The case was deferred, and further deferred because of Covid-19, and it finally went ahead with two hearings in January and July 2020. Dave said the second hearing was originally scheduled when all of the tenants had exams, and getting the hearing rescheduled was complicated. He described this as “some panic in the middle of my study”.
Karen asked for $684.87 from their bond for “burn marks on a carpet, damage to a rimu door, glue on a bedroom wall, repair of a toilet cistern and replacement of a kitchen sink plug”. She also asked for $804.58 “cleaning, rubbish removal, replacement of missing chattels, and light bulb”.
The Tribunal refused to award Karen the money from the bond because she had not proved that the tenants intentionally broke anything. Karen was awarded $173.57 in rent, because some of the tenants did not provide bank records that showed they paid the first week of rent when they signed the lease.
The Hyde Street tenants from 2018 were less successful. The Tenancy Tribunal awarded Karen $1,284.26 from her tenants’ bonds.
“Karen made it so difficult to claim our bond back, the tribunal hearing was a few weeks ago for our property that was during the year of 2018,” said Mark*, one of the tenants. “I don’t think the outcome was fair,” said George*.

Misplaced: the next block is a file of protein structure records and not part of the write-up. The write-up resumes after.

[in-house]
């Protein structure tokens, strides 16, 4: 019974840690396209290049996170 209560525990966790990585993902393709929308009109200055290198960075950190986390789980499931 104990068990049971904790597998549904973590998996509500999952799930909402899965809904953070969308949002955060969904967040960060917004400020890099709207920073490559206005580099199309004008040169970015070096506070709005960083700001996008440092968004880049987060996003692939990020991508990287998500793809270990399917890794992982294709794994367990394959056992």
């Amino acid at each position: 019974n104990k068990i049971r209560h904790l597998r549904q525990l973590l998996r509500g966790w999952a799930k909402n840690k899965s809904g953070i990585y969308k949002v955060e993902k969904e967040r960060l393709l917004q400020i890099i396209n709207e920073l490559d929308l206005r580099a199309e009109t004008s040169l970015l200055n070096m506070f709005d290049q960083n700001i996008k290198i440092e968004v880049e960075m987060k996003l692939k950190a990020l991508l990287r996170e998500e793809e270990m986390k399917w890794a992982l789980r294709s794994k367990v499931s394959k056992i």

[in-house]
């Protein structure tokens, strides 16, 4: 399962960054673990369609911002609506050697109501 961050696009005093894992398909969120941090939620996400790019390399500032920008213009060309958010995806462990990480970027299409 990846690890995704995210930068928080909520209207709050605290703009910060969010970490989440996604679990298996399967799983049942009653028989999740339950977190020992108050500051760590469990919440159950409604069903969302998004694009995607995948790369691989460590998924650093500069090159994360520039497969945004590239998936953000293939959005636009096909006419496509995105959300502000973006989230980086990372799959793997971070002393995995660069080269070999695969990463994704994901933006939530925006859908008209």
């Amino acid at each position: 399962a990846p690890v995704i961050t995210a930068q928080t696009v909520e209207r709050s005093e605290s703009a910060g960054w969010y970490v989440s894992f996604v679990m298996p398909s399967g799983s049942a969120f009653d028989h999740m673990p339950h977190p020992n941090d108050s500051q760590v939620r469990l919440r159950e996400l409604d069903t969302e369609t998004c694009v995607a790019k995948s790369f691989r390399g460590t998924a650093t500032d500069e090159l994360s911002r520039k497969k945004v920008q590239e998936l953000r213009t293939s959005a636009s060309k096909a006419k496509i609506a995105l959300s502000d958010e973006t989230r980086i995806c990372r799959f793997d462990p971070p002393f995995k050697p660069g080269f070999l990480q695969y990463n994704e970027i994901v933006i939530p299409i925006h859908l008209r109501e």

On 4 December, before their lease ended, the tenants asked Karen how they should pay rent at the end of the year. “Would love to come to a fair agreement on this before the lease ends :-),” the tenants’ email concluded.
They forwarded the email to Karen when she claimed that they had not paid the correct rent at the end of the year.
She replied: “i have replied to this below already so your ongoing harassment and resending is without good reason is harassment (supplied your parents with my ph and email to harassme. Also they posted on facebook to harass abuse me=disgusting) is unacceptable.”
She then claimed to one of the tenants that they owed her $4000 for burns to the carpet.
“I find it laughable that you are claiming that we have burnt a hole in the carpet,” one of the tenants replied to this claim. “In disbelief I have replayed the video I took of the house when I left and was unable to see any trace of any burn mark.”
“DUE TO YOUR DISGUSTING EMAIL BELOW AND OTHER DISGUSTING ACTS, BEST IF THERE IS FURTHER ACTION IF LATER YOU DO NOT AGREE TO CLAIMS,” Karen replied. In an email later that day, she said “$4000 WAS WRONG AND JUST AN ESTIMATE.. The correct amount is about $ 5542.” She said that the amount would be reduced if the tenants signed their bond over to her “by 9pm today”.